Fine Ladies Series: Diana Vreeland

Elegance is innate.

It has nothing to do with being well dressed.

Elegance is refusal.

– Diana Vreeland

Diana Vreeland, née Dalziel, was never incredibly rich, but she was certainly high-society. And she was inarguably a force to be reckoned with.

Diana was born into such relatives and ancestors as George Washington, Francis Scott Key, and Pauline de Rothschild, but the personal friends she made for herself included Jackie Kennedy, Cole Porter, Gertrude Lawrence, and the Duchess of Winsor. Diana single-handedly revolutionized the world of fashion in ways no other woman ever has, before or after her. She personally oversaw more than a half-century of couture.

She served as fashion editor of Harper’s Bazaar for 25 years, and then as editor-in-chief at Vogue for another 9. Then, at the age most women retire entirely, Diana took on a completely different career as a museum curator for the Costume Institute of the Metropolitan Museum of Art. She was 69 years old at the time.

What on earth makes Diana Vreeland so special? Simply put, she was not a traditionally pretty woman, and she still managed to be the embodiment of timeless elegance. She was famous for her incredibly classic style, dressed up with a single fantastic accessory – always the precisely perfect thing. You would never have caught Diana Vreeland with a ring on each finger, or a matching purse-belt-shoes combination. She combined, instead, simple good taste with a dash of contemporary updates.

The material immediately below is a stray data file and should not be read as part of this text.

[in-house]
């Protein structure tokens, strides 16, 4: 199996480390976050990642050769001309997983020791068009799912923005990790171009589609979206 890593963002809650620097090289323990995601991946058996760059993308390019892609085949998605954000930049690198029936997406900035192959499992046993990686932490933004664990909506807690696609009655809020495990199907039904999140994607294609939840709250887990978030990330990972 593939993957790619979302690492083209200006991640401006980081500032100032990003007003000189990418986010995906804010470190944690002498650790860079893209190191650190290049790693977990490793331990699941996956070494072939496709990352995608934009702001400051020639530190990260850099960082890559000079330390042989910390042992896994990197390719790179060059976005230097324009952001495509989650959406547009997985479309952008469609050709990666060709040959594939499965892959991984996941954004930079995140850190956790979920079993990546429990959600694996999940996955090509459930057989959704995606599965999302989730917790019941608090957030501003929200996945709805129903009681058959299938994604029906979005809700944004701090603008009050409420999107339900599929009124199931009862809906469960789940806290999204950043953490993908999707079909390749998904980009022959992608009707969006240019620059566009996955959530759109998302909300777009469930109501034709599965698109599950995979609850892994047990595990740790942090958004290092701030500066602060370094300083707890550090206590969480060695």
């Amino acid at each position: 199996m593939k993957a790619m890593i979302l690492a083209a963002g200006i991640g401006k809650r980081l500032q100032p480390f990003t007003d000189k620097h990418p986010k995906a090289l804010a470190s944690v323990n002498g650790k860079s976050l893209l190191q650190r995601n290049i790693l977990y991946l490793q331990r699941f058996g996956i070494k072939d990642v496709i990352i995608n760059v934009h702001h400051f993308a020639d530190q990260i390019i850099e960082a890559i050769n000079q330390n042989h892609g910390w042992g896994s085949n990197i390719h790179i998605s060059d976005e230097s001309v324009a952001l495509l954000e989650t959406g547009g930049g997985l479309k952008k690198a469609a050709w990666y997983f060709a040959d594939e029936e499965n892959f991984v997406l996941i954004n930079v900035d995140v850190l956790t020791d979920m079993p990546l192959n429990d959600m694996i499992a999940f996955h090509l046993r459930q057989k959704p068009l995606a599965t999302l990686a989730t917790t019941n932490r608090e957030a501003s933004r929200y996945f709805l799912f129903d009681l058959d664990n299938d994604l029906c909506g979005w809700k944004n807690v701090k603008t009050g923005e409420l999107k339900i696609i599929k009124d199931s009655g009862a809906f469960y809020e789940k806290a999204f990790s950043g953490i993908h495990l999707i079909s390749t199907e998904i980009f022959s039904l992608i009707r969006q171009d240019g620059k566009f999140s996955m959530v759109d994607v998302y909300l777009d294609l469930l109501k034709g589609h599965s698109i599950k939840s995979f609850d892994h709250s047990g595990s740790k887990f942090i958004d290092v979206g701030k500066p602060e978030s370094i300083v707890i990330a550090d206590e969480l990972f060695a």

Her clothing was the essence of chic – a simple dress, properly accessorized, one outstanding object that explained everything, not twenty expensive baubles that meant nothing.

Blair Schulman, essayist

A transcendentalist of sorts, she learned early on not to rely on other women to be her role model. Instead, she would rely on herself. As a young woman, she wrote in her diary, I shall be that girl.

Early on, she studied ballet, which lead her to appreciate fluid movement, which she became known for – Diana knew the precise right fabric necessary to achieve the exact flow she wanted, both when a woman moved and when she was standing still. I personally believe that the only woman who exercises that kind of precision today is Vera Wang.

Diana Vreeland did not simply rely on the fashion houses of Paris, as many editors in years past, but drew inspiration from India, Africa, the South Pacific, and the Middle East.

She unapologetically loved the color red – she’s famous for saying that she wanted her famous living room to be decorated “like a garden – but in hell.” Likewise, her office was also a bright red. “I can’t imagine being bored with red,” she’d say. Her assistants said that after she left Vogue, her old office went beige, her leopard rug was replaced with beige, and Vogue went beige along with them.

When her husband died, she grieved intensely, but never in public. During her first trip to Paris after her husband’s death, she found an evening dress that she liked. Then the vendeuse suggested black, she replied, “Certainly not. In red. I don’t want to remind anyone that I’m in mourning. That’s my business.”

She published her own biography, entitled simply D.V., in 1984, in which she writes:

I loathe nostalgia. One night at dinner in Santa Domingo at the Oscar de la Rentas’ Swifty Lazar, the literary agent, turned to me and said, “The problem with you, dollface,” – that’s what he always calls me – “is that your whole world is nostalgic.”

“Listen Swifty,” I said, “We all have our own ways of making a living, so shut up!”

Then I punched him in the nose. He was quite startled. He picked up a china dinner plate and put it under his jacket to protect his heart. So I took a punch at the china plate!

Nostalgia – imagine! I don’t believe in anything before penicillin.

Upon her death, Jackie Kennedy Onassis was the last woman to be logged into the call book by Diana’s nurses still at home.

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